Zillow has announced its results for the first quarter of 2021 with the Californian company exceeding its own revenue predictions for its advertising, iBuying and mortgage business segments over the period as it takes advantage of favourable market conditions on its journey towards the housing transaction.
Company revenue for the quarter was up by 8.3% year-on-year to $1.2 billion and adjusted EBITDA rose significantly from a pandemic hit Q1 of FY20 of $5.1 million to $181 million in FY21.
The results come as iBuying has started to pick up again stateside after a pandemic induced slowdown and as Zillow’s mortgages and advertising businesses continue to see gains with traffic to the company’s websites and mobile apps up 15% year on year, reaching 221 million monthly unique users. All of this is underpinned by a US housing market which is the midst of what Zillow CEO Rich Barton has termed “the great reshuffling”.
Zillow’s Homes segment which includes its iBuying operations generated $704 million which, although down from its pre-pandemic peak of $769 million in Q1 of 2020, is a significant ramp-up from the $187 million generated in Q3 of 2020. Zillow bought 1,856 homes in the quarter and sold 1,965 and although the segment is still not profitable, the company marked a milestone in the segment by tying its famous Zestimate value estimation tool to its iBuying Offers service. The improvement in segment EBITDA was attributed to house price appreciation in the markets in which Zillow is selling homes while those all-important operating costs rose slightly on Q4 numbers.
Zillow’s core advertising business (IMT) which includes its premium portal listing service Premier Agent, saw big gains on the quarter with the $446 million in revenue generated representing a 35% year-on-year gain. The EBITDA figure of $209 was also a record for any quarter for the company and driven by Premier Agent sign-ups which, according to a company statement, “grew faster than traffic” despite the fear and suspicion generated amongst the realtor community when Zillow agreed to by viewing appointment scheduling platform ShowingTime for $500m.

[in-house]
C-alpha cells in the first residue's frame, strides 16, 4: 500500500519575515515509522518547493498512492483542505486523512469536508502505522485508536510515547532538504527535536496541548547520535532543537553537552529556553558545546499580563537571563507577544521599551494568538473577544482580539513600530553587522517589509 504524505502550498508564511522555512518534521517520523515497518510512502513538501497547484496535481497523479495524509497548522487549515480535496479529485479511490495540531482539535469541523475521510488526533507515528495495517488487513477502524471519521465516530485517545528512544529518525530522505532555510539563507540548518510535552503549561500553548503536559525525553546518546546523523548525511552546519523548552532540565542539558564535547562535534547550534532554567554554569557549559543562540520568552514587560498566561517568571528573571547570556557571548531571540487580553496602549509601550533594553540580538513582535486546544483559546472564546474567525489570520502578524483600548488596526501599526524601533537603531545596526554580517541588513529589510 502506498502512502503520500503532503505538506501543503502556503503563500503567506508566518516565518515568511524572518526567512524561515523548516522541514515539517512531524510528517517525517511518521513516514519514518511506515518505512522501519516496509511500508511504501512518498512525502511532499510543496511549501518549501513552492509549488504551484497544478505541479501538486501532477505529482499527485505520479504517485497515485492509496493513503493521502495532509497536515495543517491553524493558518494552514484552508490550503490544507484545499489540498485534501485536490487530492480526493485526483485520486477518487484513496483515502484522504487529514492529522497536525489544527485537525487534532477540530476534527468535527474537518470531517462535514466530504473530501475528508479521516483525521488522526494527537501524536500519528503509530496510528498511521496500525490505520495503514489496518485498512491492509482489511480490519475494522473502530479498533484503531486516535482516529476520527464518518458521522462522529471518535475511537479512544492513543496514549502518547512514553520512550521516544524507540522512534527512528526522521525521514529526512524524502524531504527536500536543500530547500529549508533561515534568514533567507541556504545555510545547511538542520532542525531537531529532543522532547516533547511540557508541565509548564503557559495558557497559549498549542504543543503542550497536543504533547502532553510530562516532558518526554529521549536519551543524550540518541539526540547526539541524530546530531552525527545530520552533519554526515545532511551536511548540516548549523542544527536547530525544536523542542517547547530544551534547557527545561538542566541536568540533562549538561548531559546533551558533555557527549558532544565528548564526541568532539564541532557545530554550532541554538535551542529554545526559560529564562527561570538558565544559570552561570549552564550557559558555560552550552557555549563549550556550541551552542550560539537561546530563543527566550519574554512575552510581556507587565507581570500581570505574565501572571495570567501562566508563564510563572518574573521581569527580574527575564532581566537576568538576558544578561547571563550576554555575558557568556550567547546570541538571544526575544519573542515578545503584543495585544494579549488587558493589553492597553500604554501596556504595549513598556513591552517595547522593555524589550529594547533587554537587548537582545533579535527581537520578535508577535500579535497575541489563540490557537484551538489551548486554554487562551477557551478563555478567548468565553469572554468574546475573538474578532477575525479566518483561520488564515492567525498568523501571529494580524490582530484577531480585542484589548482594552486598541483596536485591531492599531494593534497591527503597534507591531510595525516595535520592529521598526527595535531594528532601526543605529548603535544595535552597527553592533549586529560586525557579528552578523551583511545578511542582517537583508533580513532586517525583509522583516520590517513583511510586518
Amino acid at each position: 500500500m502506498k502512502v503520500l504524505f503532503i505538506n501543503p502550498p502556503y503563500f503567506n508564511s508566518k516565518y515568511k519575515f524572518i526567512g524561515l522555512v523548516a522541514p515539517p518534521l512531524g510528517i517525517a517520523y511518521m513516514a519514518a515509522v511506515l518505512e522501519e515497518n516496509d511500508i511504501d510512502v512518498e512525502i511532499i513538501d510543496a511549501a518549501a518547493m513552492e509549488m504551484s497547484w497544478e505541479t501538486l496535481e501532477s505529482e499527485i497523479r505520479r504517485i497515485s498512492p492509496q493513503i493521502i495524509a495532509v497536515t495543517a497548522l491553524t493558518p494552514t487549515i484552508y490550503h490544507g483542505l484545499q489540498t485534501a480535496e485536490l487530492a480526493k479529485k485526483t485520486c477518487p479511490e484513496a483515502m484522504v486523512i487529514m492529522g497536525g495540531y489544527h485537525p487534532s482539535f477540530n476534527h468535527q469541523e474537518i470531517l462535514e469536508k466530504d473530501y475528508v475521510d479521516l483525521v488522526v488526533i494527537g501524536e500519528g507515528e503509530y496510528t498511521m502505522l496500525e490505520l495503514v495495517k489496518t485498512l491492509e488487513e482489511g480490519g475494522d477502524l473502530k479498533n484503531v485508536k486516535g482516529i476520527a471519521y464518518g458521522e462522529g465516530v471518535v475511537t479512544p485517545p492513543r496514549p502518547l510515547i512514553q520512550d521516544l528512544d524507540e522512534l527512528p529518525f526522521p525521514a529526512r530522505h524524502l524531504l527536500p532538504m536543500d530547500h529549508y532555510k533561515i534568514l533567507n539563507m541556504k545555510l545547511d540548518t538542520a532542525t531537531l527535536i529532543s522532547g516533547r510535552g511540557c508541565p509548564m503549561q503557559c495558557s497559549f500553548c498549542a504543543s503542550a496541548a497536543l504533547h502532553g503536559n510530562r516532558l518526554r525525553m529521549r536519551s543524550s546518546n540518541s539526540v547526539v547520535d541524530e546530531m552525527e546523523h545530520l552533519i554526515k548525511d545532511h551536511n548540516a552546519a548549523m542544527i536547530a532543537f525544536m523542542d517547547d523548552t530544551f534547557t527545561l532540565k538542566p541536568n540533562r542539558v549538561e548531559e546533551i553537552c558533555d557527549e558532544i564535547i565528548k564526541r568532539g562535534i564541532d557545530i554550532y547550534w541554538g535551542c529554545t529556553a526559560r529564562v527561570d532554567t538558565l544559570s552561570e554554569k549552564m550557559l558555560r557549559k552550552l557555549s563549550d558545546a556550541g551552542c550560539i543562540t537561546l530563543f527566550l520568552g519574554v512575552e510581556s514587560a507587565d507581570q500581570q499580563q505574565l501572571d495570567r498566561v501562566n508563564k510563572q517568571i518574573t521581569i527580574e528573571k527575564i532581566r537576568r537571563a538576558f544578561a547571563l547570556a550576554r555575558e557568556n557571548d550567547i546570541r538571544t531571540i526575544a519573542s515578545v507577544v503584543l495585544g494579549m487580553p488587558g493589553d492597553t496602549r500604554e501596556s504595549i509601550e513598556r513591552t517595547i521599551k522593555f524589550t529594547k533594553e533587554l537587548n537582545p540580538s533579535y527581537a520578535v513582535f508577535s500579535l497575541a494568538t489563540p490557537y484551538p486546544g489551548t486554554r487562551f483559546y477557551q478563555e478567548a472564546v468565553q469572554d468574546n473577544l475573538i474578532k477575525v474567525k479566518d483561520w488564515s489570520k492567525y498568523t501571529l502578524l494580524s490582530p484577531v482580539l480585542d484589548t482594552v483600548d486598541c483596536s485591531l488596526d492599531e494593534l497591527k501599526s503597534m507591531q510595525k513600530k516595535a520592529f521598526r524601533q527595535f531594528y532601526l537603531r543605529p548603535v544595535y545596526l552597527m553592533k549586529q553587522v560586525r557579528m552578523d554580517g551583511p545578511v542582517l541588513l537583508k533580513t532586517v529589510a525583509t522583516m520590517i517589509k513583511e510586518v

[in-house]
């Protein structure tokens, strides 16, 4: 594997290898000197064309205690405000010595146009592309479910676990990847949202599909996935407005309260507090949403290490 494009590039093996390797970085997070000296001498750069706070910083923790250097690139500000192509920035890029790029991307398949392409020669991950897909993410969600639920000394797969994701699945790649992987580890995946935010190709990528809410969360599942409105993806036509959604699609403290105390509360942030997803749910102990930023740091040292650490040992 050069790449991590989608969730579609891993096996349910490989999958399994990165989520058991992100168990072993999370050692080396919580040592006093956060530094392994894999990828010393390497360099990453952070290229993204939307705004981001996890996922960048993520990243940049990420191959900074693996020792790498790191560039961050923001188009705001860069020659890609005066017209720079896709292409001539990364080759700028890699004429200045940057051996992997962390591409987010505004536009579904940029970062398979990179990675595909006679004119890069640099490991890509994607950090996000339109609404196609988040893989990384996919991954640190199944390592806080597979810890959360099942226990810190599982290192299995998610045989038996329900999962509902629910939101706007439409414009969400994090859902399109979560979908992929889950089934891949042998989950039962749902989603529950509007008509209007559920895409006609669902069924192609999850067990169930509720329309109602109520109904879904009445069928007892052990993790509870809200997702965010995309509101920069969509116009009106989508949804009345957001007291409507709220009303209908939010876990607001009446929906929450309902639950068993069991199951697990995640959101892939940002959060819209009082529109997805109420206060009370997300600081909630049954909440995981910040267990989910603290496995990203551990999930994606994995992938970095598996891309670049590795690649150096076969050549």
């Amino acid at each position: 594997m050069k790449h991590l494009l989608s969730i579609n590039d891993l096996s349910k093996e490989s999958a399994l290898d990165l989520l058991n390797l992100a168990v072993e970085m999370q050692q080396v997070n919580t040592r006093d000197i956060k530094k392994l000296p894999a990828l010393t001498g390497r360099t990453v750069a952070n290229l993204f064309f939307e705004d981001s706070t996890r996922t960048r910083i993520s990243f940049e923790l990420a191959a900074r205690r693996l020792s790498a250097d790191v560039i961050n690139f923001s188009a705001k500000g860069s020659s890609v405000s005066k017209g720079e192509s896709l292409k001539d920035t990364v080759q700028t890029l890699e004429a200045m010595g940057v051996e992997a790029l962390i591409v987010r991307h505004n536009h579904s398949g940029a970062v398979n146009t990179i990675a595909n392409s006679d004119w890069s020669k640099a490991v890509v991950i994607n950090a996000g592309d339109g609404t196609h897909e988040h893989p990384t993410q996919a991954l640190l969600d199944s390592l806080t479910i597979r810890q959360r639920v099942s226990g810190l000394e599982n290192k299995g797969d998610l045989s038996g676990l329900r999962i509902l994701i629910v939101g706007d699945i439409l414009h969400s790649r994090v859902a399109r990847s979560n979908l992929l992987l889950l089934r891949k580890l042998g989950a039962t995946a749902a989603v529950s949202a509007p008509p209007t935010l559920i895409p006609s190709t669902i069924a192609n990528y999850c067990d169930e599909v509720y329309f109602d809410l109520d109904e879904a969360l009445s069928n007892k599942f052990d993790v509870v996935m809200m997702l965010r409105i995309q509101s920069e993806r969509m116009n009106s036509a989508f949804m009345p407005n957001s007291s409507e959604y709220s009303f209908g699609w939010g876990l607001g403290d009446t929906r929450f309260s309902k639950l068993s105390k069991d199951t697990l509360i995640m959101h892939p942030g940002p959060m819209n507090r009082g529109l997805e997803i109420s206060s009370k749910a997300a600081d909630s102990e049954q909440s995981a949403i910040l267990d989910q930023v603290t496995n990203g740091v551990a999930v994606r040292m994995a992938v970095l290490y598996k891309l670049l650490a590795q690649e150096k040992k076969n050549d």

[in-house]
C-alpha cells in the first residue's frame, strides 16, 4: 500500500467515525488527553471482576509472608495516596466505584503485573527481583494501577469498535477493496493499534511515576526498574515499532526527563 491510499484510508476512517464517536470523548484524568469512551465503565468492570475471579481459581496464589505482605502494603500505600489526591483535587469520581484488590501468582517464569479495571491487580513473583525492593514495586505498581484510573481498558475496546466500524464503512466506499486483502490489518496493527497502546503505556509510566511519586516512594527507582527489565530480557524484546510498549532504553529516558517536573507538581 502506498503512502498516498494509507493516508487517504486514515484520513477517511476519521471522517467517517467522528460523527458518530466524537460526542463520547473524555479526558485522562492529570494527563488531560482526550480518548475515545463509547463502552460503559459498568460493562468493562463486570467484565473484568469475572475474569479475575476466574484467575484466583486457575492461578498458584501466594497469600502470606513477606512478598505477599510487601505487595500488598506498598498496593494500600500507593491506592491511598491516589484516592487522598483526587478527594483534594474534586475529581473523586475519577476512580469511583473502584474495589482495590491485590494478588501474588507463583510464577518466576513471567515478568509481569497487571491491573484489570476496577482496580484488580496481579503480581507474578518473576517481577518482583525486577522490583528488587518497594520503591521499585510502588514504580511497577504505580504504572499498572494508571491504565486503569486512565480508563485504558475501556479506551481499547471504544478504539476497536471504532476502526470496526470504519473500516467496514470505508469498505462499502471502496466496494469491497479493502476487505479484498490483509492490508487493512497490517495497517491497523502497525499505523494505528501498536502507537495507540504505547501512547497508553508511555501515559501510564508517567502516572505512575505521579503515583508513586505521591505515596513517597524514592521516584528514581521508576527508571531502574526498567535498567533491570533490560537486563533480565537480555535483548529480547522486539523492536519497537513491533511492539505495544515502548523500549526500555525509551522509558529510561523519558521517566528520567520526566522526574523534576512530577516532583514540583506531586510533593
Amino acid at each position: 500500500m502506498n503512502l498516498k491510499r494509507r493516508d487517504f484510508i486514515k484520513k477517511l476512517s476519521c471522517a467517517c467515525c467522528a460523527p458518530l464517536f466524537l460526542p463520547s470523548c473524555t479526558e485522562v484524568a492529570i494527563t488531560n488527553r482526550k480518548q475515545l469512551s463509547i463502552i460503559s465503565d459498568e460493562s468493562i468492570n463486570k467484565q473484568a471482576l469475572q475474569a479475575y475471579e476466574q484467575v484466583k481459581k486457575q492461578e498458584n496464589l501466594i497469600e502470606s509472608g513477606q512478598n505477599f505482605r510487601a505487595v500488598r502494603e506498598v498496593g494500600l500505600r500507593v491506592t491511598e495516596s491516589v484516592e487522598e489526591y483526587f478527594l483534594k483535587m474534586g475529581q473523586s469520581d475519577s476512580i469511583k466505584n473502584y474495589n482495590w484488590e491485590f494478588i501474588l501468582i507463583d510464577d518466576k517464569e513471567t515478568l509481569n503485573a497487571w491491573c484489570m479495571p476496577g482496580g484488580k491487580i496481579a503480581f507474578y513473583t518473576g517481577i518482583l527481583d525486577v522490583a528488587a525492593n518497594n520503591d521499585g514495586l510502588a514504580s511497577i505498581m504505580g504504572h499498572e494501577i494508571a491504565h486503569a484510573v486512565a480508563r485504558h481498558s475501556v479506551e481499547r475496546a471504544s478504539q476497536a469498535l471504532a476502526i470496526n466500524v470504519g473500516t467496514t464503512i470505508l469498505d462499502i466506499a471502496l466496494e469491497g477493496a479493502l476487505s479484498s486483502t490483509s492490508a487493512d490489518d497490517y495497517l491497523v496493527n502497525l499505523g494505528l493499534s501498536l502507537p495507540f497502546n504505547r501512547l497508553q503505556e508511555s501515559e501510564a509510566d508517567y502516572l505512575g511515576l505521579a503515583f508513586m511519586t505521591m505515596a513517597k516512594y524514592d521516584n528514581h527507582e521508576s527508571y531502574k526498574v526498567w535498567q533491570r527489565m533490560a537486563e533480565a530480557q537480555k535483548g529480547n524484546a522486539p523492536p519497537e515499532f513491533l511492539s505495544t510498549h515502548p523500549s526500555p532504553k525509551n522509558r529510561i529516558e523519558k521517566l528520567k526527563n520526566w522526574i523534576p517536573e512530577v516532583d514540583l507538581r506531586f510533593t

Elsewhere in the IMT section, there was strong growth for Zillow’s technology solutions business which saw a 26% uptick as agents looked to adapt their businesses to new realities. There was also strong demand in the hotly contested and more fragmented rentals sector which saw a 46% revenue increase in the quarter.
The mortgage business appears to be on solid ground as well and recorded its 4th straight EBITDA positive quarter fuelled by a big rise in refinancing which made up 90% of the business throughout Q1.
Like many tech stocks, Zillow’s value has seen a pullback in recent weeks after reaching highs of $200 per share in February. Although the path to profitability for its iBuying business may appear shrouded for the moment and it will have to deal with a well-backed rival entering its residential space in the form of CoStar, Zillow continues to travel down the path towards becoming a one-stop-shop for all real estate needs in the United States. The company is clearly taking the long view and according to quotes from CEO Rich Barton today, Zillow has “just begun to scratch the surface of what is possible.”